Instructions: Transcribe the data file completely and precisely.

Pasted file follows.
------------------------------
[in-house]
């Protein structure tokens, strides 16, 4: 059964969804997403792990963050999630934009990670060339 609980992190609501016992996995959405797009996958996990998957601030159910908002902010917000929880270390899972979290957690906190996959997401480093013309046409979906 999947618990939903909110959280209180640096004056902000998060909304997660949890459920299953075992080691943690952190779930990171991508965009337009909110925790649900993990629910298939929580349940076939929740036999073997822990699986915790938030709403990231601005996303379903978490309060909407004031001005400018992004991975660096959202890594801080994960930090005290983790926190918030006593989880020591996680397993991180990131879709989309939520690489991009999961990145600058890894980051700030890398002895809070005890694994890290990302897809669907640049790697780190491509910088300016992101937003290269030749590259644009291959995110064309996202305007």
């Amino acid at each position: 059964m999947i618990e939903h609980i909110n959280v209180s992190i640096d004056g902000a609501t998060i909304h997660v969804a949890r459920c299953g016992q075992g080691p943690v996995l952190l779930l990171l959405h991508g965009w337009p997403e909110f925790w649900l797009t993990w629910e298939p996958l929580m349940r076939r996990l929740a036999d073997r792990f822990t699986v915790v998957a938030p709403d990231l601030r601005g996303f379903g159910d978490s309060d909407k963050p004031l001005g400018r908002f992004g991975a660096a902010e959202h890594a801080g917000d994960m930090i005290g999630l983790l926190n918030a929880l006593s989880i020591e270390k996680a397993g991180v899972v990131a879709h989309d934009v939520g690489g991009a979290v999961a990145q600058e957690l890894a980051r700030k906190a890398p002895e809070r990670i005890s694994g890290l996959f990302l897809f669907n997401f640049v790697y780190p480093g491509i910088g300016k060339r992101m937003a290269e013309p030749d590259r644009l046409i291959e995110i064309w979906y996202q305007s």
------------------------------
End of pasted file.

[in-house]
């Protein structure tokens, strides 16, 4: 059964969804997403792990963050999630934009990670060339 609980992190609501016992996995959405797009996958996990998957601030159910908002902010917000929880270390899972979290957690906190996959997401480093013309046409979906 999947618990939903909110959280209180640096004056902000998060909304997660949890459920299953075992080691943690952190779930990171991508965009337009909110925790649900993990629910298939929580349940076939929740036999073997822990699986915790938030709403990231601005996303379903978490309060909407004031001005400018992004991975660096959202890594801080994960930090005290983790926190918030006593989880020591996680397993991180990131879709989309939520690489991009999961990145600058890894980051700030890398002895809070005890694994890290990302897809669907640049790697780190491509910088300016992101937003290269030749590259644009291959995110064309996202305007």
């Amino acid at each position: 059964m999947i618990e939903h609980i909110n959280v209180s992190i640096d004056g902000a609501t998060i909304h997660v969804a949890r459920c299953g016992q075992g080691p943690v996995l952190l779930l990171l959405h991508g965009w337009p997403e909110f925790w649900l797009t993990w629910e298939p996958l929580m349940r076939r996990l929740a036999d073997r792990f822990t699986v915790v998957a938030p709403d990231l601030r601005g996303f379903g159910d978490s309060d909407k963050p004031l001005g400018r908002f992004g991975a660096a902010e959202h890594a801080g917000d994960m930090i005290g999630l983790l926190n918030a929880l006593s989880i020591e270390k996680a397993g991180v899972v990131a879709h989309d934009v939520g690489g991009a979290v999961a990145q600058e957690l890894a980051r700030k906190a890398p002895e809070r990670i005890s694994g890290l996959f990302l897809f669907n997401f640049v790697y780190p480093g491509i910088g300016k060339r992101m937003a290269e013309p030749d590259r644009l046409i291959e995110i064309w979906y996202q305007s």